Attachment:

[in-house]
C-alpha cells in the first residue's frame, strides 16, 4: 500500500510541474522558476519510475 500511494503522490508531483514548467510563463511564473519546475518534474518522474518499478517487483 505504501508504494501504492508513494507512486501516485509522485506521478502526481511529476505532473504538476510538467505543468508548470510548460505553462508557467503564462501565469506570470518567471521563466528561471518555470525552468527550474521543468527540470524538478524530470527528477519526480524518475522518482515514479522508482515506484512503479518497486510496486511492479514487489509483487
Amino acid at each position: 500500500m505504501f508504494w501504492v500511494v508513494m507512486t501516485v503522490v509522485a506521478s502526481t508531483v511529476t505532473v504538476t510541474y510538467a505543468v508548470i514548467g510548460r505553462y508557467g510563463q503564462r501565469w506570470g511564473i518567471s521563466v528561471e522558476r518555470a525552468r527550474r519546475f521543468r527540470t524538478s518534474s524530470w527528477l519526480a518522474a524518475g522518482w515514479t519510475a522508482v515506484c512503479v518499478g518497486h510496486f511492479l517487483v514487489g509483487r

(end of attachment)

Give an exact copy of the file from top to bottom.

[in-house]
C-alpha cells in the first residue's frame, strides 16, 4: 500500500510541474522558476519510475 500511494503522490508531483514548467510563463511564473519546475518534474518522474518499478517487483 505504501508504494501504492508513494507512486501516485509522485506521478502526481511529476505532473504538476510538467505543468508548470510548460505553462508557467503564462501565469506570470518567471521563466528561471518555470525552468527550474521543468527540470524538478524530470527528477519526480524518475522518482515514479522508482515506484512503479518497486510496486511492479514487489509483487
Amino acid at each position: 500500500m505504501f508504494w501504492v500511494v508513494m507512486t501516485v503522490v509522485a506521478s502526481t508531483v511529476t505532473v504538476t510541474y510538467a505543468v508548470i514548467g510548460r505553462y508557467g510563463q503564462r501565469w506570470g511564473i518567471s521563466v528561471e522558476r518555470a525552468r527550474r519546475f521543468r527540470t524538478s518534474s524530470w527528477l519526480a518522474a524518475g522518482w515514479t519510475a522508482v515506484c512503479v518499478g518497486h510496486f511492479l517487483v514487489g509483487r